Sunday, April 15, 2018

Slow Club : EQ2

Since I seem to be incapable of playing more than two MMORPGs in rotation these days, my unexpected return to EverQuest pushed EQ2 off the wheel. Prior to that I had at least been harvesting my two shrubberies for mats and rares every day and keeping up with the basic requirements of the simple daily that funds the purchase of veteran rewards for characters who haven't been around long enough to earn them the slow way.

I was also - slowly - leveling up my Inquisitor towards the level cap by way of the Signature quest line from the last expansion. Last time I saw her she was Level 106 and facing a shortish grind on repeatable quests to max her Sphinx faction. Not something I was looking forward to, although it would only take an hour or so.

The main thing I was supposed to be doing was the Tradeskill Signature line. It wasn't ready when the expansion launched. It got patched in earlier this year and I waited a while before starting it back in the middle of March.

The god Karana, looking like your grandad on a weekend when Grandma's gone to visit her sister.
It comes in four parts. All the walkthroughs make a big deal of how long it takes, suggesting you allow several hours to do the whole thing. They go on about how much running around there is, how you might die to the Heroic or Raid level mobs that you're required to sneak past and how very lengthy and slow the combines are. Part of the reason I waited so long to begin was because the walkthroughs made it sound like a nightmare.

I suspect that some of the caveats derive from the experiences of the guide-writers as they plowed through the quests on the Test Server. I know from long and bitter experience that guinea-pigging any new content on Test can be like tap dancing in snowshoes compared to the eventual, tuned, debugged and eventually nerfed-for-convenience Live version.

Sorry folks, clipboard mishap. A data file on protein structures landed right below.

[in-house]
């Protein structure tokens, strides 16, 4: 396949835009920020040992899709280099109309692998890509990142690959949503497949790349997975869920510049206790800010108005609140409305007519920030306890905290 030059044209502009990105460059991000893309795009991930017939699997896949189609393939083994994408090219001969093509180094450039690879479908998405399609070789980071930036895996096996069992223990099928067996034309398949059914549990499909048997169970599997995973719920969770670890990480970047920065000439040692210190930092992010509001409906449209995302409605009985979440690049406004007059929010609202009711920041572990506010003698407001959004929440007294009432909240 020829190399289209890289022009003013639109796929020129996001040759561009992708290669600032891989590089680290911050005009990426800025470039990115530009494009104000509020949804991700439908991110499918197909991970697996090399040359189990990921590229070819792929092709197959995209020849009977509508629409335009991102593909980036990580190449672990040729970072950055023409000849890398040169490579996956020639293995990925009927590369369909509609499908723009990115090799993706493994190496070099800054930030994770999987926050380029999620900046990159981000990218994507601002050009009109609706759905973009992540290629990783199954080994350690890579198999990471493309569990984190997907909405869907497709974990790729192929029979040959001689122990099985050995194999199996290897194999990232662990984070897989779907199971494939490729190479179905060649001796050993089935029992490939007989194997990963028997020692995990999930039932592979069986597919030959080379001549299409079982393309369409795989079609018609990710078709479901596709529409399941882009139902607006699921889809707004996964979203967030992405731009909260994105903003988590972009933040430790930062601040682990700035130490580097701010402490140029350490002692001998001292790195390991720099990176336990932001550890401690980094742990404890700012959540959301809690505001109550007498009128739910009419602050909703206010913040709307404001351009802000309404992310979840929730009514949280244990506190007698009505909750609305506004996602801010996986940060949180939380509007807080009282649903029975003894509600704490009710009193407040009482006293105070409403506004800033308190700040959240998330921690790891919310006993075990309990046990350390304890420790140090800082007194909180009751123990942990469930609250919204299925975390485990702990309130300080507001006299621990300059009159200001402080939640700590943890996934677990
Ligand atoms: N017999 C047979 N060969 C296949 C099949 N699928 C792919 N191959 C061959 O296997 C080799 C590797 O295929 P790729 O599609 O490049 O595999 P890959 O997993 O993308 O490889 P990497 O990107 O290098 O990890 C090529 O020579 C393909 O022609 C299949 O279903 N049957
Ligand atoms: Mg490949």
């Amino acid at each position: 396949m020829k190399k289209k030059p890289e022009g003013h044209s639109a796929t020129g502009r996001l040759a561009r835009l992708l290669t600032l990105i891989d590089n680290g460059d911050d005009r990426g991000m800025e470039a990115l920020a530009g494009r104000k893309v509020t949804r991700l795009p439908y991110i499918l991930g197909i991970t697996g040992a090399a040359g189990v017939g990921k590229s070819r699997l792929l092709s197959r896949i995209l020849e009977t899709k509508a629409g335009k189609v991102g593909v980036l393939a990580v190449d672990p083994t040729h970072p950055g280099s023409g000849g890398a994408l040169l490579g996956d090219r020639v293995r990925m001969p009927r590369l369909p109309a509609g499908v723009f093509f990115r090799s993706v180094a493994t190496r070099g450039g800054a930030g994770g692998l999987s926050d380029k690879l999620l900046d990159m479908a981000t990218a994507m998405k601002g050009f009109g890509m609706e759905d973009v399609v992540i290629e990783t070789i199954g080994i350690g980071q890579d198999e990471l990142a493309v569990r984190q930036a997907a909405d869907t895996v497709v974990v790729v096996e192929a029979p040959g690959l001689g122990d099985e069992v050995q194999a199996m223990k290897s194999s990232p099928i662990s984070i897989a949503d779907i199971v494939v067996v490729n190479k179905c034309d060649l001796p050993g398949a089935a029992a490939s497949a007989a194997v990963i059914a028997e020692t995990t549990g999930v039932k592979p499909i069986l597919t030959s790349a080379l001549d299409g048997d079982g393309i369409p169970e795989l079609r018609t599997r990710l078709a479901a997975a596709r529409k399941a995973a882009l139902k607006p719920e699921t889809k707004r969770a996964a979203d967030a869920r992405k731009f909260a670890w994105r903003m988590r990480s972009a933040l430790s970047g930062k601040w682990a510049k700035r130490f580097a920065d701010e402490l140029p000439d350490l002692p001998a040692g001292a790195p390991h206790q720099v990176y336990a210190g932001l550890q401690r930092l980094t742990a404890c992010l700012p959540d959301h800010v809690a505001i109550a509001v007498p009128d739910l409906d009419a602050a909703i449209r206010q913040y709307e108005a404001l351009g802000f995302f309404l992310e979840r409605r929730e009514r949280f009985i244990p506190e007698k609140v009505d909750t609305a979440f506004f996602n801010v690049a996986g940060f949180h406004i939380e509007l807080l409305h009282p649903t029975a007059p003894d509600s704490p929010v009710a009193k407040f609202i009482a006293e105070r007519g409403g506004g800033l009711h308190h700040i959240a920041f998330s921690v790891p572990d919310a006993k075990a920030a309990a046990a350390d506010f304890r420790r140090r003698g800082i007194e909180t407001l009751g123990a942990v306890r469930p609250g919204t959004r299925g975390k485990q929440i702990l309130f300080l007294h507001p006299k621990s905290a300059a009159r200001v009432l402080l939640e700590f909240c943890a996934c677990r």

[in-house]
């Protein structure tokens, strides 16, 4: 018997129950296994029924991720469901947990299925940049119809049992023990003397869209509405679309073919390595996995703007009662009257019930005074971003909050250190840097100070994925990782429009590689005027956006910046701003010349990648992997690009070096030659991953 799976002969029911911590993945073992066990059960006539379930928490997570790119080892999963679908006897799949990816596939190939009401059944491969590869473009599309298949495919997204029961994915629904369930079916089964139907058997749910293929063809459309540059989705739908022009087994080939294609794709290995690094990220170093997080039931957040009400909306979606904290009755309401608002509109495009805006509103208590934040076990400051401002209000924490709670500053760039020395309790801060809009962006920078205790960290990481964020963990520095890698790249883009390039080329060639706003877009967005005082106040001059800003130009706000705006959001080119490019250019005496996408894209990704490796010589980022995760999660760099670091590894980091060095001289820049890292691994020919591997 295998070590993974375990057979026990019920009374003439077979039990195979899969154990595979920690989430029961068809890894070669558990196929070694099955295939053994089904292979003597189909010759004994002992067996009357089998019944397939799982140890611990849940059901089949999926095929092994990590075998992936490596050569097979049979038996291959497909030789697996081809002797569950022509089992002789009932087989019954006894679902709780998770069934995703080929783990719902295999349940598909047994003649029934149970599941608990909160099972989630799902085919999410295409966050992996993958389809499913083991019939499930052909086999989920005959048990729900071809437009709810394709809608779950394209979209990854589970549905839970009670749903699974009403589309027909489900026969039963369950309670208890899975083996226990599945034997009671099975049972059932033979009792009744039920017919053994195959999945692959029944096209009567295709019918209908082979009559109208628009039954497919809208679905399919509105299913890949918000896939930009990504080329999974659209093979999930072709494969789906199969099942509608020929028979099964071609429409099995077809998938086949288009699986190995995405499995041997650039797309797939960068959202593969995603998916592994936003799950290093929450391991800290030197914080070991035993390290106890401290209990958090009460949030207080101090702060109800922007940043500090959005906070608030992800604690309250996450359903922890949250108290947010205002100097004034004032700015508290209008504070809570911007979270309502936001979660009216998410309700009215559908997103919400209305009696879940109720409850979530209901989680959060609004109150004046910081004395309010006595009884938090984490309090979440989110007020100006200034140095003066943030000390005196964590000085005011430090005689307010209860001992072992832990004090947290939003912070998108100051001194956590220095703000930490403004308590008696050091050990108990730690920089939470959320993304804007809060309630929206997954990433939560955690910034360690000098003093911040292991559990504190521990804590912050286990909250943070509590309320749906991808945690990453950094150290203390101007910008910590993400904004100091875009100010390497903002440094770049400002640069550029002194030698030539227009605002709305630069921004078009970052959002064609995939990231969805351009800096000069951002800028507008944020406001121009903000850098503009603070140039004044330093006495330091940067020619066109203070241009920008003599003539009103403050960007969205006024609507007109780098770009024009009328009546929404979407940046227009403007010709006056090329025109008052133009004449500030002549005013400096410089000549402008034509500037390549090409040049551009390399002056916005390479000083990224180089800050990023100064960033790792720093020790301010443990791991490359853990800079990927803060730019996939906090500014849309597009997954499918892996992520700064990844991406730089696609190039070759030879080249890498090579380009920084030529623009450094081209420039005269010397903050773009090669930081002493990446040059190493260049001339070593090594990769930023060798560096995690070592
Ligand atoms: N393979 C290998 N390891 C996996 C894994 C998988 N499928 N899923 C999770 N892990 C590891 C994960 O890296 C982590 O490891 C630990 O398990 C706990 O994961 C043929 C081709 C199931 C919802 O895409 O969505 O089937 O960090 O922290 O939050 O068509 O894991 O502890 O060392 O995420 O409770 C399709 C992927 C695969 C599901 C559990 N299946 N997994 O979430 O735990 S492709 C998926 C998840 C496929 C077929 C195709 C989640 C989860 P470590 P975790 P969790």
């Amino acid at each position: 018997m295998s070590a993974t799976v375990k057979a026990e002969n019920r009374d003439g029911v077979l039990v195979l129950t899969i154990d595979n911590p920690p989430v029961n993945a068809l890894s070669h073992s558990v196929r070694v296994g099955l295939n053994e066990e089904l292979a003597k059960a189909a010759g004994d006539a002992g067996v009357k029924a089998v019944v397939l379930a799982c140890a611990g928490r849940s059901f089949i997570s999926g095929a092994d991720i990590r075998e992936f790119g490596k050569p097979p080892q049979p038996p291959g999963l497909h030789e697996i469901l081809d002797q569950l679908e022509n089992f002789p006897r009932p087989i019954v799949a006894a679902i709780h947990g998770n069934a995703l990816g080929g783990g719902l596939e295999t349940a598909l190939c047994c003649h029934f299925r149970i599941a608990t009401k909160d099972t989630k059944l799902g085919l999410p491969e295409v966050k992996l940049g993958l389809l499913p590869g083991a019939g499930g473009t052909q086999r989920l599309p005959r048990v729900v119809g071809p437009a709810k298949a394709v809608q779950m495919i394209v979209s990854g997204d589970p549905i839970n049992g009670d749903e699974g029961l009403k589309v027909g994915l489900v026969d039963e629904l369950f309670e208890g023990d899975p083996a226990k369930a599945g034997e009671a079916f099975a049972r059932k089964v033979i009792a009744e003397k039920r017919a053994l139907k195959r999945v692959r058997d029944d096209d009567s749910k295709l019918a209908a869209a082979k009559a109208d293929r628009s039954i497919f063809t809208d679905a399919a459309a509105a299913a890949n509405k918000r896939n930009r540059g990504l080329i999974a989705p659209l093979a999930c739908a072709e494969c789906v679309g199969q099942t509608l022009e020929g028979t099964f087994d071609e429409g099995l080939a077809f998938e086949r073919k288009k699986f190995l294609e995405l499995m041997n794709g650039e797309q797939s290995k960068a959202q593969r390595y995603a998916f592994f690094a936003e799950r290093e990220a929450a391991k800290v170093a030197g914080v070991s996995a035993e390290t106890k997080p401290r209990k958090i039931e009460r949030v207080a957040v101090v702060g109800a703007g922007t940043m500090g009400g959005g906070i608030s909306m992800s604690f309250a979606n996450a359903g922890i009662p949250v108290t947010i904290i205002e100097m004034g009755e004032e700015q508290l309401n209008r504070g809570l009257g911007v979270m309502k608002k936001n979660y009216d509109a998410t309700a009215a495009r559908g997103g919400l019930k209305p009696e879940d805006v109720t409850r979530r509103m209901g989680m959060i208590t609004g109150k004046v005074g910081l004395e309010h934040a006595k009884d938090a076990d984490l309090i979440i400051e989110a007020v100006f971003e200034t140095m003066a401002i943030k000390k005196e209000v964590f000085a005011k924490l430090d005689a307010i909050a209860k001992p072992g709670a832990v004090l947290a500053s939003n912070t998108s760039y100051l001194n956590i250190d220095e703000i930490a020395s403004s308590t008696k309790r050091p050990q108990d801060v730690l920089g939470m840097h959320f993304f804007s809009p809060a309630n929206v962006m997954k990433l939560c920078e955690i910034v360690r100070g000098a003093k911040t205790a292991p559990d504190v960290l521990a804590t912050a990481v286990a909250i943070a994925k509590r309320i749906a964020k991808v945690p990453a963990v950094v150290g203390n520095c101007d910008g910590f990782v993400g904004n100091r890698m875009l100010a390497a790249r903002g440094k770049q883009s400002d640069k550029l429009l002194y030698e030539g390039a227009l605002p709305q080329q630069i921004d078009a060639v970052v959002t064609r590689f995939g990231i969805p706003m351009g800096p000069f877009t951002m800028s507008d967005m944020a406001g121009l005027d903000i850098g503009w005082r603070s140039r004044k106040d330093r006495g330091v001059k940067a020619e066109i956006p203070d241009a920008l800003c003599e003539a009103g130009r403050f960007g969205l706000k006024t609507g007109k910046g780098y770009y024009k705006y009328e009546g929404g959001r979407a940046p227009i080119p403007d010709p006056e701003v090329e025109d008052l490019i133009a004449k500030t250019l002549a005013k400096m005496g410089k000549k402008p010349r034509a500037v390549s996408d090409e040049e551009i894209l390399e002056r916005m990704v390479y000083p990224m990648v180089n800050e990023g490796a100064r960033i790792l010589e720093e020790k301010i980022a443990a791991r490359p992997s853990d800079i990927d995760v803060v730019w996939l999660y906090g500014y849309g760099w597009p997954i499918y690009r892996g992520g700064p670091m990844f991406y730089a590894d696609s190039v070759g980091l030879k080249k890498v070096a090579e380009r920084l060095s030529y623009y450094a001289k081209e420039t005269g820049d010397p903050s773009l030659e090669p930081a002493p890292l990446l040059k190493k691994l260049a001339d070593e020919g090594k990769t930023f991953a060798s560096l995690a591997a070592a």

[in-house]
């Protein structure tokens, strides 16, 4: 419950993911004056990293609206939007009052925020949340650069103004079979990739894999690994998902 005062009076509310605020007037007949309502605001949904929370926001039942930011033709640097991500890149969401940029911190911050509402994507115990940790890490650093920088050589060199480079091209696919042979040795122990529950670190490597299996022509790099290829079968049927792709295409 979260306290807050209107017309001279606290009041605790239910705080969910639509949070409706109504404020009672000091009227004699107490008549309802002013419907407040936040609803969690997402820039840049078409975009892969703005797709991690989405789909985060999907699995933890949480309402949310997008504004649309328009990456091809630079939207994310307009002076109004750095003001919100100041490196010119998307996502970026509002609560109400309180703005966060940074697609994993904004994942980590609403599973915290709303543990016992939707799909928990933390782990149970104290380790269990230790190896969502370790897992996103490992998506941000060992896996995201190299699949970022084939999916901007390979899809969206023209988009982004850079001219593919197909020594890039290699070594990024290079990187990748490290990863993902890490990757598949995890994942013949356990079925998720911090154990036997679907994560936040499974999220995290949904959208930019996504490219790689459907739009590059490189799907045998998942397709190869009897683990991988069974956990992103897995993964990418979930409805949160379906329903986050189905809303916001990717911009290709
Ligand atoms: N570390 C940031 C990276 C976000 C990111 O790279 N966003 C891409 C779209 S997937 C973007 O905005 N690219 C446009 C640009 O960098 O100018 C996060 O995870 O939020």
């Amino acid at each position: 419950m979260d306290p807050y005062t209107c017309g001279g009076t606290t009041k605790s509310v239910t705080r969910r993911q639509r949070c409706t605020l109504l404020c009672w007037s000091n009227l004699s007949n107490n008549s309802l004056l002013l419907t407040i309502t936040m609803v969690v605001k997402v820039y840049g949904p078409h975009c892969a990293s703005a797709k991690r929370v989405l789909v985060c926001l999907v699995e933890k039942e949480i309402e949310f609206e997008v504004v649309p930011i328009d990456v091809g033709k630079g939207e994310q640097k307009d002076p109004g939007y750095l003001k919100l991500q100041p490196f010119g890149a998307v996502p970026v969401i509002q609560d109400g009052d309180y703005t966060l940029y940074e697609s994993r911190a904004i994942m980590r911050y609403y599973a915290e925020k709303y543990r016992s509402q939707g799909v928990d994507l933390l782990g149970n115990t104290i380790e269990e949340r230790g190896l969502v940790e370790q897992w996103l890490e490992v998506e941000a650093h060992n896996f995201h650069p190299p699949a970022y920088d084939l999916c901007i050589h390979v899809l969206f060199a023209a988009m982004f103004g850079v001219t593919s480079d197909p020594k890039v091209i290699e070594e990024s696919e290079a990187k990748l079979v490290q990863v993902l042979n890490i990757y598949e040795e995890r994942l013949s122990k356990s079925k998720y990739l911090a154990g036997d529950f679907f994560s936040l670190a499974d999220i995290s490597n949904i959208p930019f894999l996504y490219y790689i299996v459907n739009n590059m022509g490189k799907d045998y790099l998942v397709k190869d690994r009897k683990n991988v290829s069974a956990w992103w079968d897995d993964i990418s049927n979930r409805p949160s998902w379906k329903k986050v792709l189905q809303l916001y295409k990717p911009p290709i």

Part One went fairly smoothly. I made a couple of elementary errors that got me killed but really the only thing that made it occasionally seem a little slow was the way I insisted on tabbing out to read the walkthrough, just to be sure I didn't take longer than I needed to. Yes, I know...

Please stand well back from the wyvern when it breathes fire on solidified lightning. It's only common sense.
I would have carried on from there but the very next day I started messing around on the Vox server over in EQ and bang! There went a month. Yesterday I finally got around to Part Two. Once again there were all kinds of warnings on the wiki about how long it was going to take me:

"The combines for this timeline are VERY long. Without potions they are taking 3-5 minutes EACH. Plan accordingly. There is a LOT of running on the quest. Bring as many evac items as you can manage. A floaty cloak is also useful to save time getting down from the towers".

Well, not really. The combines seemed to me to take a lot nearer three minutes than five, although I didn't actually time them. The thing is, I don't think three minutes is all that long for a combine. I'm sure I've done many longer ones over the life of the game and I seem to recall there was a time when three minutes wouldn't have seemed particularly unusual for a regular combine you might do while leveling up a tradeskill.